• It spreads through respiratory droplets or small particles, such as those in aerosols, produced when an infected person coughs, sneezes, sings, talks, or breathes.
    • These particles can be inhaled into the nose, mouth, airways, and lungs and cause infection. This is thought to be the main way the virus spreads.
    • Droplets can also land on surfaces and objects and be transferred by touch. A person may get COVID-19 by touching the surface or object that has the virus on it and then touching their own mouth, nose, or eyes. Spread from touching surfaces is not thought to be the main way the virus spreads.
    • It is possible that COVID-19 may spread through the droplets and airborne particles that are formed when a person who has COVID-19 coughs, sneezes, sings, talks, or breathes. There is growing evidence that droplets and airborne particles can remain suspended in the air and be breathed in by others, and travel distances beyond 6 feet (for example, during choir practice, in restaurants, or in fitness classes). In general, indoor environments without good ventilation increase this risk.

    COVID-19 seems to be spreading easily and sustainably in the community (“community spread”) in many affected geographic areas. Community spread means people have been infected with the virus in an area, including some who are not sure how or where they became infected.

    People with COVID-19 have had a wide range of symptoms reported – ranging from mild symptoms to severe illness. Symptoms may appear 2-14 days after exposure to the virus. People with these symptoms may have COVID-19:

    • Fever or chills
    • Cough
    • Shortness of breath or difficulty breathing
    • Fatigue
    • Muscle or body aches
    • Headache
    • New loss of taste or smell
    • Sore throat
    • Congestion or runny nose
    • Nausea or vomiting
    • Diarrhea

    This list does not include all possible symptoms. CDC will continue to update this list as we learn more about COVID-19.

    According to the CDC, if you have a fever or cough, you might have COVID-19. Most people have mild illness and are able to recover at home. If you think you may have been exposed to COVID-19, contact your healthcare provider immediately.
    • Keep track of your symptoms.

    If you are sick with COVID-19 or think you might have COVID-19, follow the steps below to care for yourself and to help protect other people in your home and community:

    • Stay home except to get medical care.
    • Separate yourself from other people and pets in your home.
    • Monitor your symptoms.
    • Call ahead before visiting your doctor.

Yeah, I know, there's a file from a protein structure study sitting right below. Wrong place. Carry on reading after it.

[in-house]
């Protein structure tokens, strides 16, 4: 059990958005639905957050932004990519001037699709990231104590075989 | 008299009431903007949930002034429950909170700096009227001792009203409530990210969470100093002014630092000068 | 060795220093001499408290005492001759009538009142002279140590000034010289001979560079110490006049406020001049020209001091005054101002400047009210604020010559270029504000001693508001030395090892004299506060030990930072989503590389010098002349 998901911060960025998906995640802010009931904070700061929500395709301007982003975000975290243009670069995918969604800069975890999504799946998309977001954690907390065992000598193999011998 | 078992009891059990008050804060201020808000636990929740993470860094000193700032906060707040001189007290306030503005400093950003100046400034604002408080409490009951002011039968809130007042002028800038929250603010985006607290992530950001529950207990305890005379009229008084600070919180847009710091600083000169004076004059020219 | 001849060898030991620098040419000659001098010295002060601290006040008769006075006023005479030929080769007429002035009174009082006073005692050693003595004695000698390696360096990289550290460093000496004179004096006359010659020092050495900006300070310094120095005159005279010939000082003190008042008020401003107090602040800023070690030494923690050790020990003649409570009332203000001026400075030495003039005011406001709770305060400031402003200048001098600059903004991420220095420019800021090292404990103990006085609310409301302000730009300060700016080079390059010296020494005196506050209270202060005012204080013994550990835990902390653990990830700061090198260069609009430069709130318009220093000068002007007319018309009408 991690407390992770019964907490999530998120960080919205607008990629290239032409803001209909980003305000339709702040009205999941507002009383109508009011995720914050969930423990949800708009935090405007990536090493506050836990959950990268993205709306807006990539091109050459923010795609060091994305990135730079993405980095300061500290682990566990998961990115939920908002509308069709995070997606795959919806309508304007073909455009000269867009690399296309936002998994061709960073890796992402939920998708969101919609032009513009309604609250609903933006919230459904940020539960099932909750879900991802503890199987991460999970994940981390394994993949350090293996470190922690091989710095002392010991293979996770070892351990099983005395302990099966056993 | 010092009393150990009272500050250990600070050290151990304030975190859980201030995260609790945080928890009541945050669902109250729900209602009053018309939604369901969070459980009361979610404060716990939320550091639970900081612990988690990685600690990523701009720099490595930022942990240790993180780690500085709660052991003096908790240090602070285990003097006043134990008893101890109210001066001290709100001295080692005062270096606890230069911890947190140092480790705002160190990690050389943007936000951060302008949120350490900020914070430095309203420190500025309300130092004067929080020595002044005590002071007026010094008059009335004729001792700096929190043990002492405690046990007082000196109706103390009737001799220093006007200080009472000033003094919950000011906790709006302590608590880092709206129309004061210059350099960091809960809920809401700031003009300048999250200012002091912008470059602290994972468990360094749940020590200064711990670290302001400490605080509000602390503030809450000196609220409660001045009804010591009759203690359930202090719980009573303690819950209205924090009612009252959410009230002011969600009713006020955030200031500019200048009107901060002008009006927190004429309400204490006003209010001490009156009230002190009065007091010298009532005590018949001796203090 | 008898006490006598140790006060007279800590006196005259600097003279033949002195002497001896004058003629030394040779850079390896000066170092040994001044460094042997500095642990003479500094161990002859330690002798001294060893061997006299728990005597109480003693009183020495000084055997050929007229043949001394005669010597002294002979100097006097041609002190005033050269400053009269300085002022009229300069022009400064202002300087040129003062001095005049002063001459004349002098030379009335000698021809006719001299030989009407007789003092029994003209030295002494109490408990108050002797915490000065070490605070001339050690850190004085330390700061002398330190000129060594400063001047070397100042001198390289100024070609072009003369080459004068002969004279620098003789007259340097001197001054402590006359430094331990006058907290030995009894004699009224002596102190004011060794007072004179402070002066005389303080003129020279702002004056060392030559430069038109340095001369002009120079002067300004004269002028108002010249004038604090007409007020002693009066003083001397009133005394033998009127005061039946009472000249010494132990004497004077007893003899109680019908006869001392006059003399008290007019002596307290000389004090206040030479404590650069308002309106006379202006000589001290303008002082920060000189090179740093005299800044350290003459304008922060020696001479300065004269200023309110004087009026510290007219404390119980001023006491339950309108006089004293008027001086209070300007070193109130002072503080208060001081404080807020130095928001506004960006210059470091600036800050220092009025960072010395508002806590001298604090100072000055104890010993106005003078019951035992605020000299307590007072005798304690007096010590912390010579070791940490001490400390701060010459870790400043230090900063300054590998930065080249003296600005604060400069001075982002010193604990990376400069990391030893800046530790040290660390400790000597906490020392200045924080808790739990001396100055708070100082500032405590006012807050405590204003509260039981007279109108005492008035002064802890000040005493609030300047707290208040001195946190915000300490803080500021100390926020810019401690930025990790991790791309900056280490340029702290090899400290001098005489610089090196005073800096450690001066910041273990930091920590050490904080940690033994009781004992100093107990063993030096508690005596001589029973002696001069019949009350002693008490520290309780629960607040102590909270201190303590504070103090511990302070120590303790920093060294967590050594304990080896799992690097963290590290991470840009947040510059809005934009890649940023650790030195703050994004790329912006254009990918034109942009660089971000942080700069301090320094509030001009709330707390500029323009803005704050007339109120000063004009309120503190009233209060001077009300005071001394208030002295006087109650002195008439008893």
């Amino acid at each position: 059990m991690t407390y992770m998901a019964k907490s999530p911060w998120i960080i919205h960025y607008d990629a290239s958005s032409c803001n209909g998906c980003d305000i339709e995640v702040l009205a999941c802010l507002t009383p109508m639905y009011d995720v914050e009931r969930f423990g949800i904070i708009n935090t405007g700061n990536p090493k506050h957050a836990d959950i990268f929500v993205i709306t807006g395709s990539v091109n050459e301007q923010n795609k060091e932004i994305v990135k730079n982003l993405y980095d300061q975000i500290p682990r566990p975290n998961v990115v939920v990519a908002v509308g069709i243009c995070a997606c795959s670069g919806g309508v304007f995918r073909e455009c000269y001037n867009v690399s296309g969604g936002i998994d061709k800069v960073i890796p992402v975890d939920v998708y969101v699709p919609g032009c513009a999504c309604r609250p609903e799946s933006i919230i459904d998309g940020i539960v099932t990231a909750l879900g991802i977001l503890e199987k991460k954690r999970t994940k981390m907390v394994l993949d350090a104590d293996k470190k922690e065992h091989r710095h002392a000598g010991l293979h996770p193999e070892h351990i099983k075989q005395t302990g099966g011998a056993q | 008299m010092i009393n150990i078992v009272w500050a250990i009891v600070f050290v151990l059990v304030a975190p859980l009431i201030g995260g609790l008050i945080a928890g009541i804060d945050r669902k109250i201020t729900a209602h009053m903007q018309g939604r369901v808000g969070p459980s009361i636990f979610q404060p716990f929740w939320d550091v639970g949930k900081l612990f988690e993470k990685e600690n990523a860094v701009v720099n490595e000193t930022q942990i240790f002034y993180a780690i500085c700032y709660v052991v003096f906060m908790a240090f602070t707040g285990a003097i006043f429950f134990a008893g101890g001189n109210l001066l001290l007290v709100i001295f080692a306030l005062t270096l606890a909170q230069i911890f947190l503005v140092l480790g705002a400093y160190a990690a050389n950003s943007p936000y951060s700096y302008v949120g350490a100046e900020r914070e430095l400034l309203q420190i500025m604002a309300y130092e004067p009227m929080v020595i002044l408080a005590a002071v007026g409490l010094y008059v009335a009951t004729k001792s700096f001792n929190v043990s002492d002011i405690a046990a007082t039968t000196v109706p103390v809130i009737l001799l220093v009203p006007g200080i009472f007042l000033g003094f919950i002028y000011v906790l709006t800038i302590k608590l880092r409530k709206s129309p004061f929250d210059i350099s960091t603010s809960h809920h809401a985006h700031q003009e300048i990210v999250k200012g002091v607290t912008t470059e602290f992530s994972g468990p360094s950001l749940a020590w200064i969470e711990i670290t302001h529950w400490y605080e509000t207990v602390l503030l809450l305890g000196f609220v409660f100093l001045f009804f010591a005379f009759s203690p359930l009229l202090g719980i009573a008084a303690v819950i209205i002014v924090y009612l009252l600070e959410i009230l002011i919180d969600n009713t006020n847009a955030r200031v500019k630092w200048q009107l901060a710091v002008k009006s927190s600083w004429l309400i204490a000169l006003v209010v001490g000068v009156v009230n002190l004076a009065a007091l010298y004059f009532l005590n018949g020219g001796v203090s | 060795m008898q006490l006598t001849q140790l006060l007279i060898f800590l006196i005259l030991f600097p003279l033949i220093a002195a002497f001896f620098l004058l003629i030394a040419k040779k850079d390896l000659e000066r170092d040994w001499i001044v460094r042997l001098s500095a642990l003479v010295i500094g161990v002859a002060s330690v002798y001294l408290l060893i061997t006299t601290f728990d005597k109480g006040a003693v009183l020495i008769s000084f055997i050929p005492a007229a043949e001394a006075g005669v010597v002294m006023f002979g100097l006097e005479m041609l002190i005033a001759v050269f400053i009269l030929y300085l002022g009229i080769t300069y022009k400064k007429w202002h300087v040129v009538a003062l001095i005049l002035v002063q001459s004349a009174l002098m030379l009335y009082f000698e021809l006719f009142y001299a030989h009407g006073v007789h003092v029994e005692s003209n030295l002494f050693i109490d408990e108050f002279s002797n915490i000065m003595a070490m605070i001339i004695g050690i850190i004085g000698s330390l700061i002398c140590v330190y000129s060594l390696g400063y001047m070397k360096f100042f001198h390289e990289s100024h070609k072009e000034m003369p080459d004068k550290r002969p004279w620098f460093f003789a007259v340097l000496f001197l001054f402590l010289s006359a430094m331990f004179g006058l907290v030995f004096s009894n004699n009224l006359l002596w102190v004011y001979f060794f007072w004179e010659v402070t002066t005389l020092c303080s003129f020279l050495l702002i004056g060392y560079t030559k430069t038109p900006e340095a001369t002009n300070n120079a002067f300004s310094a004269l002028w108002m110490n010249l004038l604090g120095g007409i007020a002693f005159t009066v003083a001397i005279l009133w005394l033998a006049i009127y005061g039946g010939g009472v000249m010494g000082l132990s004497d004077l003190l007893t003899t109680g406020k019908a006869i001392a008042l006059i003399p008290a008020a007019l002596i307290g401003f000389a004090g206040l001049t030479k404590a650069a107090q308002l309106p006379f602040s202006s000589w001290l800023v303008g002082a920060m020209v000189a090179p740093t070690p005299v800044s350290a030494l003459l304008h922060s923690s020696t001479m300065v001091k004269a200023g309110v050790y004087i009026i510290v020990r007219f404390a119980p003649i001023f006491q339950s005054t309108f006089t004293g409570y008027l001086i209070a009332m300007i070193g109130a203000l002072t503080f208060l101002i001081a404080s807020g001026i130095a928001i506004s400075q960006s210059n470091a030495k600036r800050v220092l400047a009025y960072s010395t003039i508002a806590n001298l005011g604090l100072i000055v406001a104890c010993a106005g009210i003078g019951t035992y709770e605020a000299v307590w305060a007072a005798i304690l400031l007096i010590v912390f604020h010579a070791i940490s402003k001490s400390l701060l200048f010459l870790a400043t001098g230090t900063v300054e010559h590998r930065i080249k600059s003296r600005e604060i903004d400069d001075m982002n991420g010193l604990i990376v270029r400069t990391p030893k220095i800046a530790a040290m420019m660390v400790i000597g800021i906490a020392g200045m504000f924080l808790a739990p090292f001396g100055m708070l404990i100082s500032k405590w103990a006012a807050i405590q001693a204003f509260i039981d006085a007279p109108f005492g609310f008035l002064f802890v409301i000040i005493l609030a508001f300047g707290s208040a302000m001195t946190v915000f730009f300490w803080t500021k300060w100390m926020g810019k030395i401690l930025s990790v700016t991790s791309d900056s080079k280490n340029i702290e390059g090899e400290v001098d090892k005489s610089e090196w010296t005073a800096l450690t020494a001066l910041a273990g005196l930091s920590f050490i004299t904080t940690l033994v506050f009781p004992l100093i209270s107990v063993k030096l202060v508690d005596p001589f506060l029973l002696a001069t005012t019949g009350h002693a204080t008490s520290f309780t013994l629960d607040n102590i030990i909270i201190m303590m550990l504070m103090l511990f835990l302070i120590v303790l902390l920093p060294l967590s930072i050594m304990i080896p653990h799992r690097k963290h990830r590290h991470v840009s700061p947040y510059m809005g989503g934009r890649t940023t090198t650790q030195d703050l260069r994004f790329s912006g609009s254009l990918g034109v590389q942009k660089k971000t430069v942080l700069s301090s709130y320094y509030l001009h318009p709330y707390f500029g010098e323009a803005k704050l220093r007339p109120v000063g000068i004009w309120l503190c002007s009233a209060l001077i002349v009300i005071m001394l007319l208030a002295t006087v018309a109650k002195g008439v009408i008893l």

• If you are sick, wear a cloth covering over your nose and mouth.
    • Cover your coughs and sneezes.
    • Clean your hands often.
    • Avoid sharing personal household items.
    • Clean all “high-touch” surfaces every day.

    For any additional questions about your care, contact your healthcare provider or state or local health department.

    Community mitigation activities are actions that people and communities can take to slow the spread of infectious diseases. Community mitigation is especially important before a vaccine or drug becomes widely available. Individuals, communities, schools, business and health care organizations all have a role to play in community mitigation, and policies, like limits on large gatherings, restrictions on businesses, and school closures, are often needed in order to fully implement community mitigation strategies. The latest guidance on recommended preparations for these and other entities can be found here.

    Contacting Senator Van Hollen's Office
    In order to follow the guidance of public health officials and ensure the safety of constituents and staff due to COVID-19, the majority of Senator Van Hollen’s staff will be teleworking until further notice. As a result, our offices will be closed to the public, but all phone lines will remain fully open and fully staffed. Constituents seeking assistance can reach our constituent services teams at: (301) 545-1500. Those with general questions or concerns about federal policy can reach our Capitol Hill team at: (202) 224-4654. Urgent issues for my office can be emailed to We urge all constituents to follow the Centers for Disease Control and Prevention and Maryland Department of Health guidelines to protect themselves and their families and we look forward to serving you in person at our offices soon.